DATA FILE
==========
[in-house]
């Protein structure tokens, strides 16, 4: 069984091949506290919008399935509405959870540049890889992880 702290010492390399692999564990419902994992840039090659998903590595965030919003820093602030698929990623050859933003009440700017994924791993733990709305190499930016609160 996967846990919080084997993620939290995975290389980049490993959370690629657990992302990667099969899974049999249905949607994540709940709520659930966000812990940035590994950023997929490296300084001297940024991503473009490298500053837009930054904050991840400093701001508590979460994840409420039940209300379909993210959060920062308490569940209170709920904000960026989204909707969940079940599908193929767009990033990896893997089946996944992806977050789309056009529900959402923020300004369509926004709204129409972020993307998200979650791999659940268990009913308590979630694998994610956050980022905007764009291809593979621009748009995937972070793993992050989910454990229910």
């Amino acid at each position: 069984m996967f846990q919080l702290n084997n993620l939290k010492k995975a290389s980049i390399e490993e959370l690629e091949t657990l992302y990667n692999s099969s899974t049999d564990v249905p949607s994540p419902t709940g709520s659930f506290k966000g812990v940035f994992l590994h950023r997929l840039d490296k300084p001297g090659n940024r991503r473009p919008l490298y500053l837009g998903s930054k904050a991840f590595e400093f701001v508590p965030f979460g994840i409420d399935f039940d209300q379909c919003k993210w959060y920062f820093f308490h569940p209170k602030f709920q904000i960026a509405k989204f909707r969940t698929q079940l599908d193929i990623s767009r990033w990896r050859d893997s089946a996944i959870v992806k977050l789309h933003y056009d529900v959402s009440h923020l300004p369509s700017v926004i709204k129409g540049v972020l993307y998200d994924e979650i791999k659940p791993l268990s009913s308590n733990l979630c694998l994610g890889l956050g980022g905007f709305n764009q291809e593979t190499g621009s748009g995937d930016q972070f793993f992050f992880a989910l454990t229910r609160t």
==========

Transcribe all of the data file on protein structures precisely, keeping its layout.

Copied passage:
[in-house]
């Protein structure tokens, strides 16, 4: 069984091949506290919008399935509405959870540049890889992880 702290010492390399692999564990419902994992840039090659998903590595965030919003820093602030698929990623050859933003009440700017994924791993733990709305190499930016609160 996967846990919080084997993620939290995975290389980049490993959370690629657990992302990667099969899974049999249905949607994540709940709520659930966000812990940035590994950023997929490296300084001297940024991503473009490298500053837009930054904050991840400093701001508590979460994840409420039940209300379909993210959060920062308490569940209170709920904000960026989204909707969940079940599908193929767009990033990896893997089946996944992806977050789309056009529900959402923020300004369509926004709204129409972020993307998200979650791999659940268990009913308590979630694998994610956050980022905007764009291809593979621009748009995937972070793993992050989910454990229910």
């Amino acid at each position: 069984m996967f846990q919080l702290n084997n993620l939290k010492k995975a290389s980049i390399e490993e959370l690629e091949t657990l992302y990667n692999s099969s899974t049999d564990v249905p949607s994540p419902t709940g709520s659930f506290k966000g812990v940035f994992l590994h950023r997929l840039d490296k300084p001297g090659n940024r991503r473009p919008l490298y500053l837009g998903s930054k904050a991840f590595e400093f701001v508590p965030f979460g994840i409420d399935f039940d209300q379909c919003k993210w959060y920062f820093f308490h569940p209170k602030f709920q904000i960026a509405k989204f909707r969940t698929q079940l599908d193929i990623s767009r990033w990896r050859d893997s089946a996944i959870v992806k977050l789309h933003y056009d529900v959402s009440h923020l300004p369509s700017v926004i709204k129409g540049v972020l993307y998200d994924e979650i791999k659940p791993l268990s009913s308590n733990l979630c694998l994610g890889l956050g980022g905007f709305n764009q291809e593979t190499g621009s748009g995937d930016q972070f793993f992050f992880a989910l454990t229910r609160t």